J. GOODHUGH: We traded off quite a number of the machinery that we just wouldn't be using any more. But, ah, really, the plow is a thing of the past and your big discs are, too.
MORAN: In fact, the Goodhughs traded enough of their old equipment to pay for half of the new drill. For all the benefits of no-till farming, there is what some consider a substantial drawback. Rick Exner is an Iowa State University agronomist.
EXNER: If you're strictly no-till, you've put aside the other options for weed control, specifically mechanical options, cultivating the soil to remove weeds, and you're relying only on the chemical option.
MORAN: No-till farmers do have to use a lot more chemical herbicides to control weeds than conventional farmers do. Researchers are working on ways to reduce the amount. But some think even at current levels, no-till is worth the tradeoff. Rick Exner says while erosion from traditional farming claims about 15 tons of topsoil per acre per year, no-till can cut that to less than five tons.
(Sound of machine shed doors sliding open)
MORAN: Not every farmer in Iowa that is trying to save topsoil is using no-till agriculture to do it. Dick Thompson farms 300 acres near Boone, Iowa. He uses as system of rotating crops, alternating corn, soybeans, oats and hay. He lets some of his fields lie fallow, and his rotation leaves others unplowed for six years at a time. When he does plow, he uses a method called ridge-till farming. He plows the soil into high ridges, leaving trenches between them. He farms the ridges and the trenches catch the topsoil that would otherwise be washed away by rain.
THOMPSON: I know we're doing well, and the USDA at the National Tills Lab here in Ames is comparing our system with a neighbor's corn and bean in a convention system. And there's no question, on soil loss, infiltration, soil structure and mat that with the alternative system our soil health, our soil quality, is better.
MORAN: Thompson says he has reduced topsoil erosion to between one and four tons per acre per year - less than no-till - and significantly less than conventional farming. And he says that, by occasionally turning over the soil to make his ridges, he plows the weeds under and avoids the need for chemical herbicides. In fact, he says he hasn't used an herbicide in about 25 years. But there is a drawback to this kind of farming, too. It is a lot more work than no-till. It is a year-round job to tend the fields. Still, Thompson does not do this because the government, or anyone else, is telling him to - although he is part of an agricultural research project.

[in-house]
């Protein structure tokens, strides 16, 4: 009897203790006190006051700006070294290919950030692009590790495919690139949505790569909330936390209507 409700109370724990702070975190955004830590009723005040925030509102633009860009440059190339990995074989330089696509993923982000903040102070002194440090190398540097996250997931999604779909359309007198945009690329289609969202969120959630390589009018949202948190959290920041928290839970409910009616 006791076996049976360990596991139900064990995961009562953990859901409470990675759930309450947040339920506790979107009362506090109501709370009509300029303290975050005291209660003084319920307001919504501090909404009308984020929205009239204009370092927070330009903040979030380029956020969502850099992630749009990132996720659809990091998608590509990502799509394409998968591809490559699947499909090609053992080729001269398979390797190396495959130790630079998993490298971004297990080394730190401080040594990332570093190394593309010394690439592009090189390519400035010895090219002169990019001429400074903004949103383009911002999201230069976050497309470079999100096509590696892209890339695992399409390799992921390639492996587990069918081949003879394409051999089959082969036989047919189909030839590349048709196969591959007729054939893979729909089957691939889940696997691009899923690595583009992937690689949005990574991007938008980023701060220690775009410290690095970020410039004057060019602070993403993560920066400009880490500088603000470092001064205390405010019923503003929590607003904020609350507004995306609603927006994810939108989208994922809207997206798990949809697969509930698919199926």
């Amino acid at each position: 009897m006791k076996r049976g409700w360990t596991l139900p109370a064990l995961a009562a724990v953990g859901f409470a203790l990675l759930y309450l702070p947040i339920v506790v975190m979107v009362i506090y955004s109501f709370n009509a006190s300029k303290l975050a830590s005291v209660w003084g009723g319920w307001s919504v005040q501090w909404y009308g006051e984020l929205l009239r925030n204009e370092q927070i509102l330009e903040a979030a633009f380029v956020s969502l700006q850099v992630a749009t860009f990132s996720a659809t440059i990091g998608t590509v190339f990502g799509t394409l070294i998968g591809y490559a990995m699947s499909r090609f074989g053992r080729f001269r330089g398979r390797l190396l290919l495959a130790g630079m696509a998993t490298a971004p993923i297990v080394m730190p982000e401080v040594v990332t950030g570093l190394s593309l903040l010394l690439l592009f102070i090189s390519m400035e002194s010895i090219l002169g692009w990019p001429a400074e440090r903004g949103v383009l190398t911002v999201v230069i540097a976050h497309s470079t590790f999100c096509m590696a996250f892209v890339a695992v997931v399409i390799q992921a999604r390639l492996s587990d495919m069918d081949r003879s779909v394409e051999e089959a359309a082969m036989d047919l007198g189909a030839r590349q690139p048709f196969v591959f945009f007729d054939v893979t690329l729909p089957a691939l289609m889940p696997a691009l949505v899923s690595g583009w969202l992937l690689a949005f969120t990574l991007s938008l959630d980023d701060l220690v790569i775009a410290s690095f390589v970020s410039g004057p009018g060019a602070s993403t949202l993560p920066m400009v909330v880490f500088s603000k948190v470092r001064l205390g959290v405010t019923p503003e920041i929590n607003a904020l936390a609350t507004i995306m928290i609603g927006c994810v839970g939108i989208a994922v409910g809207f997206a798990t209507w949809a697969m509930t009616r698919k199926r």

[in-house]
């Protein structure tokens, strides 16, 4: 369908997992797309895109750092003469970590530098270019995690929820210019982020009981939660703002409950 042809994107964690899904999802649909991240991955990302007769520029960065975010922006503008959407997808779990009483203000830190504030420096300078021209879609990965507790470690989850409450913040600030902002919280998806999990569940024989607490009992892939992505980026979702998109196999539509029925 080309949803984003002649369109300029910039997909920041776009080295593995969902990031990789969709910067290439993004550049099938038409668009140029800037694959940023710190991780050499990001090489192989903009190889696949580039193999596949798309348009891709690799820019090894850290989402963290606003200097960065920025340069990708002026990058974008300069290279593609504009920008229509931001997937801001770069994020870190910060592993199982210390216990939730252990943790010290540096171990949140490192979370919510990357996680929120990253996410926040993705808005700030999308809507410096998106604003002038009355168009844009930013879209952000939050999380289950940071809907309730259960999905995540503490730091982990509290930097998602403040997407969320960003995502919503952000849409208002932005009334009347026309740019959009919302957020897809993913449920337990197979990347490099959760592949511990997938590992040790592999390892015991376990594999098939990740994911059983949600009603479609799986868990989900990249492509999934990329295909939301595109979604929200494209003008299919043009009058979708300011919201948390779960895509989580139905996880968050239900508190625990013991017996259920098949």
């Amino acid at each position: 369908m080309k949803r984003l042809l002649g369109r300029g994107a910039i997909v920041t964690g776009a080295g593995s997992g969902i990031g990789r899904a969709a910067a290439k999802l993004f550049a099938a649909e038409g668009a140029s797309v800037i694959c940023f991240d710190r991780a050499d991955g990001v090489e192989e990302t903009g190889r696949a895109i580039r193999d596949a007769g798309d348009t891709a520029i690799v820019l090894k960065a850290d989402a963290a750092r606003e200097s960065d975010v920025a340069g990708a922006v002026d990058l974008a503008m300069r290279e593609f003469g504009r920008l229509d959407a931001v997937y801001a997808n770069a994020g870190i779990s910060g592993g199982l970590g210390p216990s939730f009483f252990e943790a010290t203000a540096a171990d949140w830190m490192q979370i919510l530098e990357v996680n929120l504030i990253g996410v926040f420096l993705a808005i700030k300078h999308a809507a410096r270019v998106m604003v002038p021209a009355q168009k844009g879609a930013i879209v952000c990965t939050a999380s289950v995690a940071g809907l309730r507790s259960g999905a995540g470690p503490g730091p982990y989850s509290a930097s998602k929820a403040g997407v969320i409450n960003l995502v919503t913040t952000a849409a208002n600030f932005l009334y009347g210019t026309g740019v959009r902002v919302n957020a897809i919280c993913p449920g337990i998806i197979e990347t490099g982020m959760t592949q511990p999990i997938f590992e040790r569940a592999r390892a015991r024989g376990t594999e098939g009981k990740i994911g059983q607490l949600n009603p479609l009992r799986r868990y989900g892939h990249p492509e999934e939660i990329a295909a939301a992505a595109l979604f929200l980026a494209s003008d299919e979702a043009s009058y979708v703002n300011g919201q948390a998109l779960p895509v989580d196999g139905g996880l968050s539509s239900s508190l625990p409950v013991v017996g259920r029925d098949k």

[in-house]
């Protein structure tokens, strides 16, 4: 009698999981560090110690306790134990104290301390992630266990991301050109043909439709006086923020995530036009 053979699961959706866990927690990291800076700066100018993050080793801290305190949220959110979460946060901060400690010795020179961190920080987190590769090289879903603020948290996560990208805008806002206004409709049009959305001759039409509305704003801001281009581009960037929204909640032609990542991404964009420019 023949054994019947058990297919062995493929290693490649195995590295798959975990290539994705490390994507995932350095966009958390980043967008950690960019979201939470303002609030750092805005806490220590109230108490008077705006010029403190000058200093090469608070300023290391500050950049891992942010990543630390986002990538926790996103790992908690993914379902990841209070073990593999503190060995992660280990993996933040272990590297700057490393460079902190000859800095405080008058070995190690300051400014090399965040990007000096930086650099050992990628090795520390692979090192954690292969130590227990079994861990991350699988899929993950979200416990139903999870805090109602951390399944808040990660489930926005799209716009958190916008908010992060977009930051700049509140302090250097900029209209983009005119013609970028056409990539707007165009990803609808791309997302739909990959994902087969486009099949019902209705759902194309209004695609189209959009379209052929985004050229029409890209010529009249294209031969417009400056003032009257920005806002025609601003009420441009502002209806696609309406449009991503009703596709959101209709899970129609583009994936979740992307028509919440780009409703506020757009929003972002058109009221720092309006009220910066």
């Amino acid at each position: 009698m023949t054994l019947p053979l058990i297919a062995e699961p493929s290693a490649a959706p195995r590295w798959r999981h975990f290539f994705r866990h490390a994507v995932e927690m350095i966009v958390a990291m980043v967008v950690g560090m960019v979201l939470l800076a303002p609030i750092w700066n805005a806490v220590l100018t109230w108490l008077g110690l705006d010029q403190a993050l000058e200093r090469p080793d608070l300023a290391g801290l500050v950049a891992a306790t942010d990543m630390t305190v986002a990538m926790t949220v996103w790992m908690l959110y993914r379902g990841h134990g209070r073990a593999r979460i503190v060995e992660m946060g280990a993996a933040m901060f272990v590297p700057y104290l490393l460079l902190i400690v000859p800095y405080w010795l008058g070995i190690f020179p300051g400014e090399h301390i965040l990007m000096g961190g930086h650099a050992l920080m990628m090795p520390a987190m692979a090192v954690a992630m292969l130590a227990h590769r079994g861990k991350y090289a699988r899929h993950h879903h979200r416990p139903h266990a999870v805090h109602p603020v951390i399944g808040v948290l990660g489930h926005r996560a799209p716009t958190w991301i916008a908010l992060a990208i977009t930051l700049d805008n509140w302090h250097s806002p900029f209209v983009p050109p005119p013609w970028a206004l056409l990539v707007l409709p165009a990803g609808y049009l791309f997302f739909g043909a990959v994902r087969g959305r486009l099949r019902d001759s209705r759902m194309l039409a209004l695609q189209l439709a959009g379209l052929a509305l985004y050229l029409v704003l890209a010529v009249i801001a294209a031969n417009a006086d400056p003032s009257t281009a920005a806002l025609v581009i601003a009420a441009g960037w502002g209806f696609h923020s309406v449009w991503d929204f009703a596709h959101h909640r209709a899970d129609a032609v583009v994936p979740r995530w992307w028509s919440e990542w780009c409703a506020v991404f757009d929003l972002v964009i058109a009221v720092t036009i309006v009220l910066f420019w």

THOMPSON: There's nobody breathing down my neck to do these things, I'm doing these because I think there's economically and environmentally sound reasons for what we're doing. And that, it's through research and education approach rather than regulation that I would like to see things happen, but if they don't regulations will come.
MORAN: Probably nothing that people like Jim Goodhugh and Dick Thompson have done could prevent erosion that happened in a flood like the one that hit Iowa this year. But as the waters recede, researchers and farmers will be evaluating these kinds of farms to see how they stood up. Farmers are not primarily interested in trying to stop erosion under conditions like they faced this year. But their efforts to control erosion under more normal circumstances seem to be bearing fruit here in the fields of Iowa. For Living on Earth, this is Mark Moran in Des Moines.